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Seven years of resistance: One girl’s fight against FGM

23 September 2014
Author: UNFPA
Seven years of resistance: One girl’s fight against FGM
Nancy Tomee in New York, where she spoke to first ladies from around the world about her struggle against FGM. Photo credit: UNFPA/Omar Kasrawi

UNITED NATIONS, New York – Nancy Tomee resisted female genital mutilation (FGM) for seven long years, enduring bullying and abuse before a local organization intervened on her behalf. Yesterday, Ms. Tomee spoke to dignitaries at the United Nations Headquarters in New York about her efforts to empower other girls to stand up against FGM.

“I am representing those that are demanding that change, for each girl needs to be a source of further change, and I am an ambassador,” she said at the high-level dialogue, which was organized by the Organization of African First Ladies against HIV/AIDS (OAFLA) in partnership with UNFPA.

At the event, which coincided with the 69th session of the United Nations General Assembly, first ladies from around Africa and the world called on global leaders to support the rights and welfare of adolescent girls – particularly those in Africa, where girls continue to endure high rates of child marriage and early pregnancy, leading to lower levels of secondary school completion and higher levels of maternal death.

Sub-Saharan Africa has the highest adolescent birth rate in the world, according to the 2013 State of the World Population report, and the region accounted for 62 per cent of all maternal deaths in 2013, according to the recent Trends in Maternal Mortality report.

“In Africa, girls under the age of 15 are five times more likely to die during childbirth than older women, with maternal conditions accounting for more than 15 per cent of their deaths,” UNFPA’s Executive Director, Dr. Babatunde Osotimehin, noted at the event.

UNFPA Executive Director Dr. Babatunde Osotimehin speaks about the untapped potential of adolescent girls. First Lady of Chad, Hinda Déby Itno (left), chairs the event. Photo credit: UN Photo/Amanda Voisard

For some girls, the first step in this downward spiral is FGM – a rite of passage marking a girl’s entry into womanhood.

Standing alone

Some 27 per cent of women in Kenya have undergone some form of FGM, according to the country’s 2008 demographic and health survey.

In her home in Ortum, in north-eastern Kenya, Ms. Tomee saw how girls who underwent FGM were married off and forced to leave school. She saw how the scarring from FGM increased complications during childbirth, sometimes obstructing labour. She also saw how the low status of women was perpetuated by violence, starting with her own mother’s abuse at the hands of her father.

Yet Ms. Tomee was alone in questioning these practices.

When her family decided she was old enough to undergo FGM, locals angry about her resistance dragged her by force to the cutting ceremony. She escaped only by struggling free and running away.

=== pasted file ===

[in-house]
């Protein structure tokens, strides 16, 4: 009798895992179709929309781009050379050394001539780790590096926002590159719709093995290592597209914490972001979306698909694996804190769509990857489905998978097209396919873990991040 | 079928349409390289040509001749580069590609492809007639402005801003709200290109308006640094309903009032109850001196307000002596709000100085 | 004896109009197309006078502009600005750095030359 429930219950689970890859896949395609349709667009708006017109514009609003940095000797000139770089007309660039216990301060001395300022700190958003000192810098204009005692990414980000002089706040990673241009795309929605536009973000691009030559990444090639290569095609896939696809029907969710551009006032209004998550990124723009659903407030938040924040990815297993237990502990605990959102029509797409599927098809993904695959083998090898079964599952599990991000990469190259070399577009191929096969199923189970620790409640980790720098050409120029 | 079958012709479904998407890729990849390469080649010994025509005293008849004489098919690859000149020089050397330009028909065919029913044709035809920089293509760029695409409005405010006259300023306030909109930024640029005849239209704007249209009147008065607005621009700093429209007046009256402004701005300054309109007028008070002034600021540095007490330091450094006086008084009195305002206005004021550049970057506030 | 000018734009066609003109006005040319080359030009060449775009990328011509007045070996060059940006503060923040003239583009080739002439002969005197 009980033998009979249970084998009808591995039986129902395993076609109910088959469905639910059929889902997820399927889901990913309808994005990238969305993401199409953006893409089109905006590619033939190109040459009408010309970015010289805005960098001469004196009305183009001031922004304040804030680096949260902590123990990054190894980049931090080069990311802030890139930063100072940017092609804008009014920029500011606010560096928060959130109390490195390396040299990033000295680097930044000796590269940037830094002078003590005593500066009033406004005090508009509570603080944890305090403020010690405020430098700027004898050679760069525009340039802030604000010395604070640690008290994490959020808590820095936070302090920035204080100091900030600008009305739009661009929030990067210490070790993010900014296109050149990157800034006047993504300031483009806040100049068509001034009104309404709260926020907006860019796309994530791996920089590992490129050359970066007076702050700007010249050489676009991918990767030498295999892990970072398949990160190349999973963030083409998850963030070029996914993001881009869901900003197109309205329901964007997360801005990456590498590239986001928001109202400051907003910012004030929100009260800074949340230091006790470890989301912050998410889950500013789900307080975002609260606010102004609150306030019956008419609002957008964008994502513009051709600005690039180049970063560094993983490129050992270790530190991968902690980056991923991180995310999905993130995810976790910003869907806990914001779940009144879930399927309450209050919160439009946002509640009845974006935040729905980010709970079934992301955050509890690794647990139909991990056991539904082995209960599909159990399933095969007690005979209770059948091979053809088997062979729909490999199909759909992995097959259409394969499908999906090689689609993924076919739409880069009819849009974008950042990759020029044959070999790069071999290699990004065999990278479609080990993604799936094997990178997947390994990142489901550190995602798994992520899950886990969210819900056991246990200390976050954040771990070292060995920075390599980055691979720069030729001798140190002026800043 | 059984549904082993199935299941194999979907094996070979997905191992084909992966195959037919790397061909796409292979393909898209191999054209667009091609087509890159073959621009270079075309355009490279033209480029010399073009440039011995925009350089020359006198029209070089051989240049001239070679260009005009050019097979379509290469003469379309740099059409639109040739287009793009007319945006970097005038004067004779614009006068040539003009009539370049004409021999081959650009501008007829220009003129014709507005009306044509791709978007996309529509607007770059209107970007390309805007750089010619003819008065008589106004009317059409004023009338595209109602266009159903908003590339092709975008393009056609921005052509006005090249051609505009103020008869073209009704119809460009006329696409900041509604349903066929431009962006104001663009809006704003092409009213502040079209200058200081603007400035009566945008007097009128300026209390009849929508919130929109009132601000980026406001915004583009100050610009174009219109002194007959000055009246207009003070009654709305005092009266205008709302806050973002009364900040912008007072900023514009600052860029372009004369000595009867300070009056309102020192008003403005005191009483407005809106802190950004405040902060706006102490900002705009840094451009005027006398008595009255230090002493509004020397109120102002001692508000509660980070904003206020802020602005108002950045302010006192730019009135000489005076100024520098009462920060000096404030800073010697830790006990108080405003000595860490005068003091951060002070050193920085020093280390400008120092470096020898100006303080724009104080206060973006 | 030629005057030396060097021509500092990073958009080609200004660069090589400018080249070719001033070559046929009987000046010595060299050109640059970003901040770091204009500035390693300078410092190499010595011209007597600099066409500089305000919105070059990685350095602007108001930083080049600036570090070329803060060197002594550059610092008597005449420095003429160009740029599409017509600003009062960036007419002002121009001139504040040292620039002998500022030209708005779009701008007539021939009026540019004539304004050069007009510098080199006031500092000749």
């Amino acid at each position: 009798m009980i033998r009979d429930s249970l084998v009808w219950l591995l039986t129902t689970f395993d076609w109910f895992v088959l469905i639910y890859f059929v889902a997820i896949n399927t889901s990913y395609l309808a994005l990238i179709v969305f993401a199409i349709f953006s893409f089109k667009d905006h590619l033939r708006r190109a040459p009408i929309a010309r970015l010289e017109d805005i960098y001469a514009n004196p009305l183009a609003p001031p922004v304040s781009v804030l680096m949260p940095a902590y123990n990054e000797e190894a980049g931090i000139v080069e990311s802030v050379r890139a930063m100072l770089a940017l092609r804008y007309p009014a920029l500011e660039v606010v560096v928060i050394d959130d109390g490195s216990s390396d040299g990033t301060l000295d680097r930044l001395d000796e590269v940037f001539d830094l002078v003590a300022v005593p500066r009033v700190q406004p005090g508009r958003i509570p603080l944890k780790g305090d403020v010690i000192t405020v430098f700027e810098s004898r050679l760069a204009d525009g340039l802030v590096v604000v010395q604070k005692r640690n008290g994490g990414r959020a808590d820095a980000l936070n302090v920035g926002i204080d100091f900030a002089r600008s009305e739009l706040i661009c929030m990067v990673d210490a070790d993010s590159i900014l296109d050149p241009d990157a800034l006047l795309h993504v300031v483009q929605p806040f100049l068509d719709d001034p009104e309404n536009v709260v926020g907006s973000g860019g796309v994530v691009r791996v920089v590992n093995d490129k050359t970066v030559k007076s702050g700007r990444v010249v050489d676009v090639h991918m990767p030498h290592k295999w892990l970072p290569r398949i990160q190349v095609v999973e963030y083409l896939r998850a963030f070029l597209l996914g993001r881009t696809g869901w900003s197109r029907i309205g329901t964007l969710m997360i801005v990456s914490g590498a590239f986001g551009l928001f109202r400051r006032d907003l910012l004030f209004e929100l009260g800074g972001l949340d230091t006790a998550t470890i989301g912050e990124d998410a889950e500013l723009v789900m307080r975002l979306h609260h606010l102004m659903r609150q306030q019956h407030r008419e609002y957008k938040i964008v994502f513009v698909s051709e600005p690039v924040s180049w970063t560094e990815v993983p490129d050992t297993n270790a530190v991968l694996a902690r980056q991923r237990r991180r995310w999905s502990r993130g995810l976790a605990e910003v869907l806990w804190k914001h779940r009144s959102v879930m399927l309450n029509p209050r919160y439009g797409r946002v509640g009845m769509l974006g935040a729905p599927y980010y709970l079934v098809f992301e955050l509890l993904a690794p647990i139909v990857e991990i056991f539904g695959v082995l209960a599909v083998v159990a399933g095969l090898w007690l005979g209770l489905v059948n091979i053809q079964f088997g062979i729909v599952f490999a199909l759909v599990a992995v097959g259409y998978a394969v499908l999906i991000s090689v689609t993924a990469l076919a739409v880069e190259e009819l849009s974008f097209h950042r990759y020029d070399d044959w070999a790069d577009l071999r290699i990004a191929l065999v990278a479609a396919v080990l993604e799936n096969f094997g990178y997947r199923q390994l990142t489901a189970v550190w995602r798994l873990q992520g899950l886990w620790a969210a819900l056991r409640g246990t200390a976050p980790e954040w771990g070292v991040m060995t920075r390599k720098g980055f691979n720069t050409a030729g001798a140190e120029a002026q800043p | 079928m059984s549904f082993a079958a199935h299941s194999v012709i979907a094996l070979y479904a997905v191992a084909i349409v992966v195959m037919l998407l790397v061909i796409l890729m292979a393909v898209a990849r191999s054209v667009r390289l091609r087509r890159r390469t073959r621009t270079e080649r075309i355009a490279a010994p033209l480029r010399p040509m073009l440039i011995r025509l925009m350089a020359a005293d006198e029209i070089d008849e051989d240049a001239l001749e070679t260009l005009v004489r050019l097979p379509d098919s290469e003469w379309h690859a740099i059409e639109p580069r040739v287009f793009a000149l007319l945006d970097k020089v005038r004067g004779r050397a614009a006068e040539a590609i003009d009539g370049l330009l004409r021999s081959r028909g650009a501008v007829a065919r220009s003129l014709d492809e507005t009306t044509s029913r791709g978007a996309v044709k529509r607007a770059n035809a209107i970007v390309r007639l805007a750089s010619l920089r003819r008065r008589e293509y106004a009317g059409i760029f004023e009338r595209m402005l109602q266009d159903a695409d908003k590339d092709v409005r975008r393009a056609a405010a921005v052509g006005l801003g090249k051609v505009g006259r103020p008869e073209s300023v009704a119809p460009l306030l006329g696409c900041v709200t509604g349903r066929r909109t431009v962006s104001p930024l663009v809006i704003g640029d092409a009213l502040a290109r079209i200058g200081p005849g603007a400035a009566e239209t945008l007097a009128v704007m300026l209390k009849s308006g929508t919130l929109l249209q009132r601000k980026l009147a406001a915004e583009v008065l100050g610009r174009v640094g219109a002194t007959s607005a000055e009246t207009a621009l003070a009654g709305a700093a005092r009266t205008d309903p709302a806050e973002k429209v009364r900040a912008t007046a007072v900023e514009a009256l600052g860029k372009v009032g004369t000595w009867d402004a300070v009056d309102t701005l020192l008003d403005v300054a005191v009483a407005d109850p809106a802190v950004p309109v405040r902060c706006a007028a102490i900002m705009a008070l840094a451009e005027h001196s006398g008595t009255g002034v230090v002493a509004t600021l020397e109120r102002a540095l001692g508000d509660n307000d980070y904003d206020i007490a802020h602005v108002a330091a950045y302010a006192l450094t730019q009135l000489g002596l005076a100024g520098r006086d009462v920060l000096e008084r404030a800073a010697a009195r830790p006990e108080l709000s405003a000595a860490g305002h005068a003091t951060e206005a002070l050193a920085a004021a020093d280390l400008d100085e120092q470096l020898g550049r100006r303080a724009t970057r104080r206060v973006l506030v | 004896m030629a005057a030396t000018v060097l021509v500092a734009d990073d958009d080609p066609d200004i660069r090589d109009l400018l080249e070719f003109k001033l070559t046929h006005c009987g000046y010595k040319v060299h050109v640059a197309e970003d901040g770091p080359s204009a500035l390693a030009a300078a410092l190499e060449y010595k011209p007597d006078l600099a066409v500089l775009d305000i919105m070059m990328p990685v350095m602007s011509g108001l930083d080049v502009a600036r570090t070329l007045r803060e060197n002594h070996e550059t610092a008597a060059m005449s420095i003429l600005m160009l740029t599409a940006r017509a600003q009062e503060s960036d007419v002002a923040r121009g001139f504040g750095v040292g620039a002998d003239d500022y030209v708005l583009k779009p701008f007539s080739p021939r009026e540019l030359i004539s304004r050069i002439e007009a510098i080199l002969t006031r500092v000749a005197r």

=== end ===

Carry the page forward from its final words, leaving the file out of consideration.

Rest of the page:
When she returned home after completing her primary education, her parents again pressed her to undergo FGM. She was saved only when a local group, called Abandon the Knife, persuaded her parents to allow her to undergo an alternative rite of passage.

Now 21 years old, Ms. Tomee is an advocate for other girls who want to escape FGM. She is the subject of an award-winning documentary film, and, in November, she will be partnering with UNFPA in a mass mobilization of young people in her Pokot community. The young people will publically declare their intention to abandon the practice of FGM.

“World’s greatest untapped resource”

Ms. Tomee is also reaching out on an international level. “We ask for your support so we can speak with one voice and prove change is possible,” she told the first ladies gathered at the UN. “We want to reach every girl and give them support to resist and a voice to be heard.”

Young women like Ms. Tomee have the potential to reshape not only their own lives, but the whole of Africa, Dr. Osotimehin said.

“Girls are the world’s greatest untapped resources,” Dr. Osotimehin told attendees at the event.

But violations of their rights prevent them from contributing fully to their communities and countries. “Early marriage and pregnancy, gender-based violence and discrimination all too often spell the end of education for adolescent girls, risking their health and destroying their potential,” he said.

On the other hand, he noted, “investments in girls have significant economic returns. These returns have the potential to uplift entire economies."

Seeds of change

UNFPA works throughout Africa and the world to ensure girls are able to realize their full potential.

Through the Action for Adolescent Girls programme, for example, UNFPA promotes adolescent girls’ human rights, empowerment and education. And in 2013, through the UNFPA-UNICEF joint programme on FGM, 1,404 communities in West and Central Africa publically declared they would abandon FGM.

Monday's dialogue was chaired by the First Lady of Chad, Hinda Deby Itno. The event drew first ladies from around the world as well as heads of international organizations, private sector representatives and philanthropists.

Together, the first ladies called on the global community to reaffirm their commitment to the rights, health and well-being of women and adolescent girls.